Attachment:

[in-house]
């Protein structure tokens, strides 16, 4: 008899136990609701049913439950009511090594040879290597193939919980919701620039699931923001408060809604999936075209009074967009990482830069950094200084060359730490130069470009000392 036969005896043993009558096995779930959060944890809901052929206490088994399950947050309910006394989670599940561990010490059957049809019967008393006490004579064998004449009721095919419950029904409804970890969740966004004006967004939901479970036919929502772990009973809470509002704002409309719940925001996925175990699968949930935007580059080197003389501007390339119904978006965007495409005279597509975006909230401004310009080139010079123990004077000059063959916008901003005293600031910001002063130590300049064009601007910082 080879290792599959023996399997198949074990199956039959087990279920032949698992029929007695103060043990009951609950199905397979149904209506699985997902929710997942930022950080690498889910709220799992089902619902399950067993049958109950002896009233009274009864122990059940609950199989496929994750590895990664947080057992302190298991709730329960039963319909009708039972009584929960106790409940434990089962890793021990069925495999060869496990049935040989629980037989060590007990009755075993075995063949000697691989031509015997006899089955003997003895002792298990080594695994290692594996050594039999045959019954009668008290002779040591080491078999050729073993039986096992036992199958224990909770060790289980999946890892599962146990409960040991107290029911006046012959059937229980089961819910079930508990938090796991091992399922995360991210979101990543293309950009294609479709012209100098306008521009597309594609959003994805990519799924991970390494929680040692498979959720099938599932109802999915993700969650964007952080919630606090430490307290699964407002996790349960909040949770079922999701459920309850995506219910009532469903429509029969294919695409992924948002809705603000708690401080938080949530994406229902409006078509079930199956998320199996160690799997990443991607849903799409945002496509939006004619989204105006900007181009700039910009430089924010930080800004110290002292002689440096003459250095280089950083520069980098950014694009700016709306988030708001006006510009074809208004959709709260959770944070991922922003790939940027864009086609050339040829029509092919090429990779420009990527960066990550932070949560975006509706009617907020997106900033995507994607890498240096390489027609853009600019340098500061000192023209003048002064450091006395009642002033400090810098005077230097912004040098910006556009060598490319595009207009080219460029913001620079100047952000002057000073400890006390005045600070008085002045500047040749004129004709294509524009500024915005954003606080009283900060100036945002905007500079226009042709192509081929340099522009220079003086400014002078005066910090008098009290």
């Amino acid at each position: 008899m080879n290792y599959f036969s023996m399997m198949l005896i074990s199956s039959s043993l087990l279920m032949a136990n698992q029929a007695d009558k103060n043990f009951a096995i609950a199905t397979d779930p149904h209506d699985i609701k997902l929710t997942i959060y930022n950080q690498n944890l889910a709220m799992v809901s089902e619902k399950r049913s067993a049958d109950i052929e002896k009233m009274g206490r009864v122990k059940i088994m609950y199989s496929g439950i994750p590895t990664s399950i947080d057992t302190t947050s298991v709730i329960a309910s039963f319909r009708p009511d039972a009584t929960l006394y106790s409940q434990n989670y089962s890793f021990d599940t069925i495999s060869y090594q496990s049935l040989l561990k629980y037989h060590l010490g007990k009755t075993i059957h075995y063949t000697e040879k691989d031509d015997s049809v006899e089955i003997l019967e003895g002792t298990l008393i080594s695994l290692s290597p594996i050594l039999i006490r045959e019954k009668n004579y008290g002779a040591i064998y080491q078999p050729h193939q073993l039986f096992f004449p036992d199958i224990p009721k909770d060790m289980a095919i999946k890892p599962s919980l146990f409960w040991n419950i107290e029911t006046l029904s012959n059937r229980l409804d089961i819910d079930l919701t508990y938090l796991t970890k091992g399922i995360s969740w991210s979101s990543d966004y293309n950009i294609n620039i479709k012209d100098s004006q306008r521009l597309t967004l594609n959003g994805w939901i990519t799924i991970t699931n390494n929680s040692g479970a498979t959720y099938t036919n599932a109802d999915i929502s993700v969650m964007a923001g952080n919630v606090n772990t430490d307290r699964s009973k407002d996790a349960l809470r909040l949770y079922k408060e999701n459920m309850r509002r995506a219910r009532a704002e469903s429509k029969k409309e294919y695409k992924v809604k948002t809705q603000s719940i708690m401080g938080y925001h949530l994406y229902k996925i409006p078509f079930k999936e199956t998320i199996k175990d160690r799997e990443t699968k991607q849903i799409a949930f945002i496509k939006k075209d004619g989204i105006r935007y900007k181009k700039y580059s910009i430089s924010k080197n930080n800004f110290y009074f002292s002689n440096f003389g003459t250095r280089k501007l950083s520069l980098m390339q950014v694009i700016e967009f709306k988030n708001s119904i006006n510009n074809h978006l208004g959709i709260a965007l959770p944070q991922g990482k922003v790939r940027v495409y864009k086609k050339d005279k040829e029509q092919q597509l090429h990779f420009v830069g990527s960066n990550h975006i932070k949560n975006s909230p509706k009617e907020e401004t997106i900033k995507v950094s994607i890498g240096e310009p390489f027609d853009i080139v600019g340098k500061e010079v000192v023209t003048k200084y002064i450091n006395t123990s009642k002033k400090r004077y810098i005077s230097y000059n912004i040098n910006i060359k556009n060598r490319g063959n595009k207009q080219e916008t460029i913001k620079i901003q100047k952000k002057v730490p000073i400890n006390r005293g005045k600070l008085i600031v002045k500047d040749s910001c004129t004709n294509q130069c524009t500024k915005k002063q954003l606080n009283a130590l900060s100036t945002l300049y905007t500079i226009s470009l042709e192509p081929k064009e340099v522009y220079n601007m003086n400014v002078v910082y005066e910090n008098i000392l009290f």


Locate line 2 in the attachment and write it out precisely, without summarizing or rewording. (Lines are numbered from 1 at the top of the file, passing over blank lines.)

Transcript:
């Protein structure tokens, strides 16, 4: 008899136990609701049913439950009511090594040879290597193939919980919701620039699931923001408060809604999936075209009074967009990482830069950094200084060359730490130069470009000392 036969005896043993009558096995779930959060944890809901052929206490088994399950947050309910006394989670599940561990010490059957049809019967008393006490004579064998004449009721095919419950029904409804970890969740966004004006967004939901479970036919929502772990009973809470509002704002409309719940925001996925175990699968949930935007580059080197003389501007390339119904978006965007495409005279597509975006909230401004310009080139010079123990004077000059063959916008901003005293600031910001002063130590300049064009601007910082 080879290792599959023996399997198949074990199956039959087990279920032949698992029929007695103060043990009951609950199905397979149904209506699985997902929710997942930022950080690498889910709220799992089902619902399950067993049958109950002896009233009274009864122990059940609950199989496929994750590895990664947080057992302190298991709730329960039963319909009708039972009584929960106790409940434990089962890793021990069925495999060869496990049935040989629980037989060590007990009755075993075995063949000697691989031509015997006899089955003997003895002792298990080594695994290692594996050594039999045959019954009668008290002779040591080491078999050729073993039986096992036992199958224990909770060790289980999946890892599962146990409960040991107290029911006046012959059937229980089961819910079930508990938090796991091992399922995360991210979101990543293309950009294609479709012209100098306008521009597309594609959003994805990519799924991970390494929680040692498979959720099938599932109802999915993700969650964007952080919630606090430490307290699964407002996790349960909040949770079922999701459920309850995506219910009532469903429509029969294919695409992924948002809705603000708690401080938080949530994406229902409006078509079930199956998320199996160690799997990443991607849903799409945002496509939006004619989204105006900007181009700039910009430089924010930080800004110290002292002689440096003459250095280089950083520069980098950014694009700016709306988030708001006006510009074809208004959709709260959770944070991922922003790939940027864009086609050339040829029509092919090429990779420009990527960066990550932070949560975006509706009617907020997106900033995507994607890498240096390489027609853009600019340098500061000192023209003048002064450091006395009642002033400090810098005077230097912004040098910006556009060598490319595009207009080219460029913001620079100047952000002057000073400890006390005045600070008085002045500047040749004129004709294509524009500024915005954003606080009283900060100036945002905007500079226009042709192509081929340099522009220079003086400014002078005066910090008098009290």